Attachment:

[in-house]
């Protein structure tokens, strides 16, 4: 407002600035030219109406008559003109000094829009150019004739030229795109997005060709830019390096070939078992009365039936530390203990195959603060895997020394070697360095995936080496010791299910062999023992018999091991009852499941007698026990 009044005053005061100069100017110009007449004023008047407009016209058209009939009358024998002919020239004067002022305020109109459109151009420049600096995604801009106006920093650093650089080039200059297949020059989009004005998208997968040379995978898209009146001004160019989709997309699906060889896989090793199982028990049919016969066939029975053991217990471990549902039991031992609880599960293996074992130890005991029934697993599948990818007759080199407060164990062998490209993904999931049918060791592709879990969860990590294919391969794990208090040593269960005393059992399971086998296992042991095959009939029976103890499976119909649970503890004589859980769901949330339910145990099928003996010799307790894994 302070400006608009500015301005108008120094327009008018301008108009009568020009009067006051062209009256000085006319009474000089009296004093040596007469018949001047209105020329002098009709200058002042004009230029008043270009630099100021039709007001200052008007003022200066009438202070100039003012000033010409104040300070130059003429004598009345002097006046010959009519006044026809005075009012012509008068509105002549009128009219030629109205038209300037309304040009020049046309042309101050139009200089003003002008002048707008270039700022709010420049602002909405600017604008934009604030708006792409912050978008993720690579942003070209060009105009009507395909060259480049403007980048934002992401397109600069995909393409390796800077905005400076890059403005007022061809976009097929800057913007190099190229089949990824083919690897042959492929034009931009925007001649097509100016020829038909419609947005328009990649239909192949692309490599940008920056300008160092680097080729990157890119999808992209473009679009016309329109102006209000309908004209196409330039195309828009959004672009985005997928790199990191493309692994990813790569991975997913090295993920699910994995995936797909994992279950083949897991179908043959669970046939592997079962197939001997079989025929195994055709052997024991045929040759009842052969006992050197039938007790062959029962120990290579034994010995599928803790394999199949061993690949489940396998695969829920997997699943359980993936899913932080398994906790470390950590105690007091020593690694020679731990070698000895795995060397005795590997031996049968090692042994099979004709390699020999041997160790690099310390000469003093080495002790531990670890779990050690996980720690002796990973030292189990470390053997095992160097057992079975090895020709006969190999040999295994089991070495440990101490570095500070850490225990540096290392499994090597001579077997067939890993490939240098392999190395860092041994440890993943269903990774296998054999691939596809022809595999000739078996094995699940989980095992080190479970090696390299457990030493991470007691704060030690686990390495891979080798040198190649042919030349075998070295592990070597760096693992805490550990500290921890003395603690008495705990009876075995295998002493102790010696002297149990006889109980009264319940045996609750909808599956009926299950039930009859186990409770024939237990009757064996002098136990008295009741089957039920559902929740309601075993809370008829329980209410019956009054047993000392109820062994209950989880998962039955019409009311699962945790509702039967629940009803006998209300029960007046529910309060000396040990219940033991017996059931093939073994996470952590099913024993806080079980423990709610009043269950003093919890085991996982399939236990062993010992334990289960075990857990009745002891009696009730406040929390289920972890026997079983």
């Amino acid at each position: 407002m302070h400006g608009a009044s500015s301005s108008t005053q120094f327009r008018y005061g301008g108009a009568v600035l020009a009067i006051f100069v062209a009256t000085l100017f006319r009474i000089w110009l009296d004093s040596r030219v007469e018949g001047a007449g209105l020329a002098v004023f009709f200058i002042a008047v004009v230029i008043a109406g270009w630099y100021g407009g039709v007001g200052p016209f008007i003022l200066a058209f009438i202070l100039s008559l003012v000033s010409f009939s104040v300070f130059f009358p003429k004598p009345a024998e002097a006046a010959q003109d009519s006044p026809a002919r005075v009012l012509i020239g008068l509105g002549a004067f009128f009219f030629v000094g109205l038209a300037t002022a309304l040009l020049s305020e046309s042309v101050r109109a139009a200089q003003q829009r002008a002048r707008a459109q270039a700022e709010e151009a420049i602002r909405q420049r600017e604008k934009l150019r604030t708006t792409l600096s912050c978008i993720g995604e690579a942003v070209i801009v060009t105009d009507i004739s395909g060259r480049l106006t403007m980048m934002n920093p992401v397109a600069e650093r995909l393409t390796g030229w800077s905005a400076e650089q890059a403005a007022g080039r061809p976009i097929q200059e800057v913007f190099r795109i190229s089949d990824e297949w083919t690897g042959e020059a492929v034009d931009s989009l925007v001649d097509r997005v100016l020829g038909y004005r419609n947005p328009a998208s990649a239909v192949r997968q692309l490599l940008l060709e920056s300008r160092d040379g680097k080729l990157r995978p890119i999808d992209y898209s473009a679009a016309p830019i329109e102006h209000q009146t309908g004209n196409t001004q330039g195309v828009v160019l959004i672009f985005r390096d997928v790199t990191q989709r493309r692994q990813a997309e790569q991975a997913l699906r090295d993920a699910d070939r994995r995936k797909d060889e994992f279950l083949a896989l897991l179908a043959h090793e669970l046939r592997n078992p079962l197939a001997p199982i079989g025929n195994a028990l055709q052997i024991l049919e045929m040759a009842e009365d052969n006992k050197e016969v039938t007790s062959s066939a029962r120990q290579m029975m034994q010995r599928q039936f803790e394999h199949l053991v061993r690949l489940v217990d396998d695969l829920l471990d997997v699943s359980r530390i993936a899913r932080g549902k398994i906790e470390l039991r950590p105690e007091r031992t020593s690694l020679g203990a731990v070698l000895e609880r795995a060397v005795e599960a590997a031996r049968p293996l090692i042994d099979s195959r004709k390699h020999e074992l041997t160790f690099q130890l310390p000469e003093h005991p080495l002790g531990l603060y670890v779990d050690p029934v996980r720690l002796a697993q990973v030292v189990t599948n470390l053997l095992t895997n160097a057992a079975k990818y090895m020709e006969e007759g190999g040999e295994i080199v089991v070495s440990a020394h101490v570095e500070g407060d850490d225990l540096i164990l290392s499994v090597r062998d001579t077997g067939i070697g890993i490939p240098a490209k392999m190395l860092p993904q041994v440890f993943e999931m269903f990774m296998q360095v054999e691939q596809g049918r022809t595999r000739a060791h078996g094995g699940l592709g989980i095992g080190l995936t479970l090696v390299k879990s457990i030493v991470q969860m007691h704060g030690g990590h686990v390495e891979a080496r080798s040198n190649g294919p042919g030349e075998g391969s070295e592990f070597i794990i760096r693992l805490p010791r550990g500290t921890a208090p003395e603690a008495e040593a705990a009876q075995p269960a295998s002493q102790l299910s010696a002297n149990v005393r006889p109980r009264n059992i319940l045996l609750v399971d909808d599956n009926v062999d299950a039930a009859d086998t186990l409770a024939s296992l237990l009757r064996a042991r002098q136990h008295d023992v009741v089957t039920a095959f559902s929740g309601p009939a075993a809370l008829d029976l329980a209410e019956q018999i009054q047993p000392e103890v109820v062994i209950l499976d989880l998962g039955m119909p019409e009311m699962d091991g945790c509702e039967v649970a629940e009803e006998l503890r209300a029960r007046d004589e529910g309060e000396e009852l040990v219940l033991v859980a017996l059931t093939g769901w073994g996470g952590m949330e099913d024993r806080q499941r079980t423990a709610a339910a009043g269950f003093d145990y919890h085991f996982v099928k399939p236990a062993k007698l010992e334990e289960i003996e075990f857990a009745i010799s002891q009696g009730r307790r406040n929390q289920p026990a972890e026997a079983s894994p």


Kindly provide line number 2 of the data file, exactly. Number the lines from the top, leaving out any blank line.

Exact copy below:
């Protein structure tokens, strides 16, 4: 407002600035030219109406008559003109000094829009150019004739030229795109997005060709830019390096070939078992009365039936530390203990195959603060895997020394070697360095995936080496010791299910062999023992018999091991009852499941007698026990 009044005053005061100069100017110009007449004023008047407009016209058209009939009358024998002919020239004067002022305020109109459109151009420049600096995604801009106006920093650093650089080039200059297949020059989009004005998208997968040379995978898209009146001004160019989709997309699906060889896989090793199982028990049919016969066939029975053991217990471990549902039991031992609880599960293996074992130890005991029934697993599948990818007759080199407060164990062998490209993904999931049918060791592709879990969860990590294919391969794990208090040593269960005393059992399971086998296992042991095959009939029976103890499976119909649970503890004589859980769901949330339910145990099928003996010799307790894994 302070400006608009500015301005108008120094327009008018301008108009009568020009009067006051062209009256000085006319009474000089009296004093040596007469018949001047209105020329002098009709200058002042004009230029008043270009630099100021039709007001200052008007003022200066009438202070100039003012000033010409104040300070130059003429004598009345002097006046010959009519006044026809005075009012012509008068509105002549009128009219030629109205038209300037309304040009020049046309042309101050139009200089003003002008002048707008270039700022709010420049602002909405600017604008934009604030708006792409912050978008993720690579942003070209060009105009009507395909060259480049403007980048934002992401397109600069995909393409390796800077905005400076890059403005007022061809976009097929800057913007190099190229089949990824083919690897042959492929034009931009925007001649097509100016020829038909419609947005328009990649239909192949692309490599940008920056300008160092680097080729990157890119999808992209473009679009016309329109102006209000309908004209196409330039195309828009959004672009985005997928790199990191493309692994990813790569991975997913090295993920699910994995995936797909994992279950083949897991179908043959669970046939592997079962197939001997079989025929195994055709052997024991045929040759009842052969006992050197039938007790062959029962120990290579034994010995599928803790394999199949061993690949489940396998695969829920997997699943359980993936899913932080398994906790470390950590105690007091020593690694020679731990070698000895795995060397005795590997031996049968090692042994099979004709390699020999041997160790690099310390000469003093080495002790531990670890779990050690996980720690002796990973030292189990470390053997095992160097057992079975090895020709006969190999040999295994089991070495440990101490570095500070850490225990540096290392499994090597001579077997067939890993490939240098392999190395860092041994440890993943269903990774296998054999691939596809022809595999000739078996094995699940989980095992080190479970090696390299457990030493991470007691704060030690686990390495891979080798040198190649042919030349075998070295592990070597760096693992805490550990500290921890003395603690008495705990009876075995295998002493102790010696002297149990006889109980009264319940045996609750909808599956009926299950039930009859186990409770024939237990009757064996002098136990008295009741089957039920559902929740309601075993809370008829329980209410019956009054047993000392109820062994209950989880998962039955019409009311699962945790509702039967629940009803006998209300029960007046529910309060000396040990219940033991017996059931093939073994996470952590099913024993806080079980423990709610009043269950003093919890085991996982399939236990062993010992334990289960075990857990009745002891009696009730406040929390289920972890026997079983």